Written by Donna Weeks.

On the morning of November 29th in Tokyo, the breaking news was not Kim Jong-Un firing another missile but that sumo grand champion Haruma Fuji had announced his retirement following a week of the scandal surrounding an alleged attack on a junior wrestler.

As the two stories played out in the media during the day, the priority on the sumo scandal was symbolic of the attention paid to North Korea’s missiles. It seems the further away you are from Pyongyang, the more attention Kim garners. This is not quite how Japan’s Prime Minister Shinzo Abe wants it to work. Abe, of course, hopes the North Korean missile demonstrations remain a high priority for the nation — his agenda for reforming Japan’s post-war, pacifist constitution depends on it. During the recent election campaign, constitutional reform was framed in terms of the threat from North Korea.

Since its promulgation in 1947, the Japanese Constitution has not been subjected to amendments by referendum. It will perhaps be more crucial to watch the political mood on the way to a referendum than Abe’s two-thirds parliamentary majority.

One month on from the LDP’s victory in the snap election, political focus has shifted to the floor of parliament where Abe has the numbers to revise the constitution and push Japan into a new security domain. But does he have the public’s confidence? Much was made of Abe’s electoral victory, yet in fact, the government just maintained the status quo, the same number of seats from the previous election, albeit with the required two-thirds to bring on constitutional revision. Abe’s coalition partner, the Komeito, lost a number of seats, some analysts attributing this to its constituents resisting the move towards Abe’s revisionist plans.

For many observers, the 2017 election victory looks like Abe’s constitutional ambitions are inevitable. But this overlooks some very nuanced domestic political maneuvering. Abe’s speech at the opening of the 195th Parliament was noted for being one of the shortest such speeches on record and addressed the threat from North Korea upfront. This was consistent with the message LDP candidates ran during the election, code for the constitutional change.

Why does this matter? Prior to the election, voter confidence in Abe as a consequence of these school scandals hit very low figures, low enough for analysts to suggest his tenure will be severely hampered. Exit polls, even as Abe’s LDP maintained its seats, declared little confidence in Abe himself. The opposition parties want to continue the polling trends. Television footage of Abe and others trying to explain or defend his position diminishes his authority.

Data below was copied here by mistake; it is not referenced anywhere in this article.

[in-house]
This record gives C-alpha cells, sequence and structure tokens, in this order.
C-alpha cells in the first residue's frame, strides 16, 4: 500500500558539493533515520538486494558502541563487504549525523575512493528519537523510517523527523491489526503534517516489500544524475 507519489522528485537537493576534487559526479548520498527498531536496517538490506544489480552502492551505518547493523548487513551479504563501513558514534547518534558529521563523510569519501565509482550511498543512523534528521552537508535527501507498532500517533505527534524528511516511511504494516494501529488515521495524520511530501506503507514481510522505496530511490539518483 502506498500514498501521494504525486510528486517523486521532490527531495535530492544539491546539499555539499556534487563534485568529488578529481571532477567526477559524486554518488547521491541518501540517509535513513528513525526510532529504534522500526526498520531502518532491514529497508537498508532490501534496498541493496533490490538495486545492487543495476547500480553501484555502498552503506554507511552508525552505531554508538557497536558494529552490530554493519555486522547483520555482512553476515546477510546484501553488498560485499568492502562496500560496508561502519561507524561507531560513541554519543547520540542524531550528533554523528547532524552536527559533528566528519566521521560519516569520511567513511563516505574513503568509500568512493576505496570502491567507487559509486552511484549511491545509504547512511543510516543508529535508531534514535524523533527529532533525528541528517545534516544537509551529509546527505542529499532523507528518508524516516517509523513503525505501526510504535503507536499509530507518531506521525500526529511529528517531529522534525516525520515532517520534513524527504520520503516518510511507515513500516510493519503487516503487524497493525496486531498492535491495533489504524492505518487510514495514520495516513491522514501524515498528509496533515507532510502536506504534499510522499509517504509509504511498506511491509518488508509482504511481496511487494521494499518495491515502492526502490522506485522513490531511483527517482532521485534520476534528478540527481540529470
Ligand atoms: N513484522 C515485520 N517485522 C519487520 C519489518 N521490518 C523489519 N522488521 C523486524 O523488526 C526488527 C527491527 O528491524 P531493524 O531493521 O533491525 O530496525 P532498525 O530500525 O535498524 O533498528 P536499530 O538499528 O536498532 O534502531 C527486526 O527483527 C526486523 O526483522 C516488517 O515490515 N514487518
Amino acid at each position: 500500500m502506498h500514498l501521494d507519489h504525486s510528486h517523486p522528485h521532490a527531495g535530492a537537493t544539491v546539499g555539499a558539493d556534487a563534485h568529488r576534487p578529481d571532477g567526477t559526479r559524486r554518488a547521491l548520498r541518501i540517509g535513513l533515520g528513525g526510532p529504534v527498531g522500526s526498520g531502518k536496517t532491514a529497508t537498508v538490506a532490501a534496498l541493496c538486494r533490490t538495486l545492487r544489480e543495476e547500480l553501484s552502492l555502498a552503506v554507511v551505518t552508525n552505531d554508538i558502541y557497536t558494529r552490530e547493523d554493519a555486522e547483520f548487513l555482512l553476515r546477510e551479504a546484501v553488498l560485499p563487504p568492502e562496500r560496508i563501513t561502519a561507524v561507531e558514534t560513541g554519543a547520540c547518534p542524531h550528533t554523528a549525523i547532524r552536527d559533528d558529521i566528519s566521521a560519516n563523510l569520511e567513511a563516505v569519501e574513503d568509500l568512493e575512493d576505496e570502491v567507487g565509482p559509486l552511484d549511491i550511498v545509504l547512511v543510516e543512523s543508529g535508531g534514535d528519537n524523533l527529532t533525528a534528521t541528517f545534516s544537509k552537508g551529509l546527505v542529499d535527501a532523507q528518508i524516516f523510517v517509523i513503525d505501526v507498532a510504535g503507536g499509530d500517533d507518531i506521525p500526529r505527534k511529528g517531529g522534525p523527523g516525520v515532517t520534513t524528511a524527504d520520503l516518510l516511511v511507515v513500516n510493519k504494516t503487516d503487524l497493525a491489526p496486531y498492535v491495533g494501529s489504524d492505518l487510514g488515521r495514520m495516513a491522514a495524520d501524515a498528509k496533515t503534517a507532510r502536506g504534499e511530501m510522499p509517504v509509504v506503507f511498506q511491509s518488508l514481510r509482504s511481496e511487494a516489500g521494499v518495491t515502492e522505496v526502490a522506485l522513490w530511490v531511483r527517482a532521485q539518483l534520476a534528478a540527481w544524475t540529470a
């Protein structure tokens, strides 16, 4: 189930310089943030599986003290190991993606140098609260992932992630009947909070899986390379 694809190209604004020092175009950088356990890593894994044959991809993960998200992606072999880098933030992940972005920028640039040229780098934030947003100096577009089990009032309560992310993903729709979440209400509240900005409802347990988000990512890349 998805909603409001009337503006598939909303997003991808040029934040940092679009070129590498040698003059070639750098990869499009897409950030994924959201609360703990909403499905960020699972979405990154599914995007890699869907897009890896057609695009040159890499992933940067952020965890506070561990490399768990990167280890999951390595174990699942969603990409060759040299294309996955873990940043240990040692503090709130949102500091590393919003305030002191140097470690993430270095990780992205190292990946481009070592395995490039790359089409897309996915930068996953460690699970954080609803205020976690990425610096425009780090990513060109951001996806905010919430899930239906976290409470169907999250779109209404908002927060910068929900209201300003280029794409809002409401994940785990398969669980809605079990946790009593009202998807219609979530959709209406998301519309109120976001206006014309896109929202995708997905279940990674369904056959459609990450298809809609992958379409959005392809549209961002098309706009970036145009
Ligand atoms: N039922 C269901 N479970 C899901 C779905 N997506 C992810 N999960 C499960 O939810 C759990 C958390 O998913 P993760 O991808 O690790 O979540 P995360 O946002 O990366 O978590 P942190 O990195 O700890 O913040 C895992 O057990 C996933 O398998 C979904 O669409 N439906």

Like the Australian Constitution, Japan’s Constitution includes an article outlining the requirements for the constitutional amendment. It is not simply a matter of a parliamentary two-thirds majority. Article 96 requires that a referendum is “submitted to the people for ratification, which shall require the affirmative vote of a majority of all votes cast thereon.” Polling consistently reflects ongoing support for the peace clause, Article 9.

Since its promulgation in 1947, the Japanese Constitution has not been subjected to amendments by referendum. It will perhaps be more crucial to watch the political mood on the way to a referendum than Abe’s two-thirds parliamentary majority. Not only do the opposition parties need to establish their respective pitches (along with the spectrum from pro-amendment to no amendments), but internal LDP politics will also have a major bearing on the outcome. Comparatively dormant factions are re-emerging as Abe’s aims for a record extended term as Prime Minister. And into this mix, the Emperor’s reign will end on April 30, 2019, around about the time the referendum has been timetabled for consideration.

The intrinsic “Japaneseness” of Sumo is something Japanese people revere, so too is their Article 9. At the end of the week, morning shows were continuing to parse every sentence in Haruma Fuji’s resignation speech. One anticipates they will apply the same level of forensic analysis to Abe’s constitutional reforms as they did to a sumo Grand Champion.

Meanwhile, Looking South

Australia’s Foreign Policy White Paper released in November received some press coverage in Japan through major outlets such as the national broadcaster, NHK, major newspapers the Asahi and Yomiuri Shimbun, and other smaller outlets. Most reports focused on the close ties with the U.S. and the effect this would have on Australia’s relationship with China. Most noted the shift to an Indo-Pacific orientation.

Some outlets followed up with China’s criticism of the paper the next day. The release is unlikely to have any major implications for the Australia-Japan relationship, but rather maintain the status quo, in this the tenth year of the signing of the Security Dialogue.

Donna Weeks is a professor at Musashino University Tokyo where she teaches Japanese politics and peace studies in the Department of Political Science. She tweets at @psephyThis article was first published on the Lowy Interpreter and has been republished from the News Lens International, available here. Image credit: CC by APEC 2013/Flickr.

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